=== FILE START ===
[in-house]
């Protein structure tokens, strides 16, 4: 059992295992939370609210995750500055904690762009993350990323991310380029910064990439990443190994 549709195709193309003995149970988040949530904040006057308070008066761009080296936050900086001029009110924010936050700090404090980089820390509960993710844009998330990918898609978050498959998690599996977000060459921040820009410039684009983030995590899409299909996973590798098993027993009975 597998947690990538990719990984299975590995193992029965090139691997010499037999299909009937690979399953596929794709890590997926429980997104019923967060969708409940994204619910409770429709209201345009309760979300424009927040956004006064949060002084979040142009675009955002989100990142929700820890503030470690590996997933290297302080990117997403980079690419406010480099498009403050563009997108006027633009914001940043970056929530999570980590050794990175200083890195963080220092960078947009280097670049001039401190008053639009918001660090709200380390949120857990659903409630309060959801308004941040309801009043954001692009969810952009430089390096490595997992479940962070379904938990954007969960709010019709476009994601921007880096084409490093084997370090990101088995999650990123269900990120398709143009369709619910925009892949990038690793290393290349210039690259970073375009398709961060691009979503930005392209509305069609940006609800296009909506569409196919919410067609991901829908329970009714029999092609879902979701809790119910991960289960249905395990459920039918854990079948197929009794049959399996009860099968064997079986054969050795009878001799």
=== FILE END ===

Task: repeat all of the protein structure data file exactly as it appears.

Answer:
[in-house]
């Protein structure tokens, strides 16, 4: 059992295992939370609210995750500055904690762009993350990323991310380029910064990439990443190994 549709195709193309003995149970988040949530904040006057308070008066761009080296936050900086001029009110924010936050700090404090980089820390509960993710844009998330990918898609978050498959998690599996977000060459921040820009410039684009983030995590899409299909996973590798098993027993009975 597998947690990538990719990984299975590995193992029965090139691997010499037999299909009937690979399953596929794709890590997926429980997104019923967060969708409940994204619910409770429709209201345009309760979300424009927040956004006064949060002084979040142009675009955002989100990142929700820890503030470690590996997933290297302080990117997403980079690419406010480099498009403050563009997108006027633009914001940043970056929530999570980590050794990175200083890195963080220092960078947009280097670049001039401190008053639009918001660090709200380390949120857990659903409630309060959801308004941040309801009043954001692009969810952009430089390096490595997992479940962070379904938990954007969960709010019709476009994601921007880096084409490093084997370090990101088995999650990123269900990120398709143009369709619910925009892949990038690793290393290349210039690259970073375009398709961060691009979503930005392209509305069609940006609800296009909506569409196919919410067609991901829908329970009714029999092609879902979701809790119910991960289960249905395990459920039918854990079948197929009794049959399996009860099968064997079986054969050795009878001799």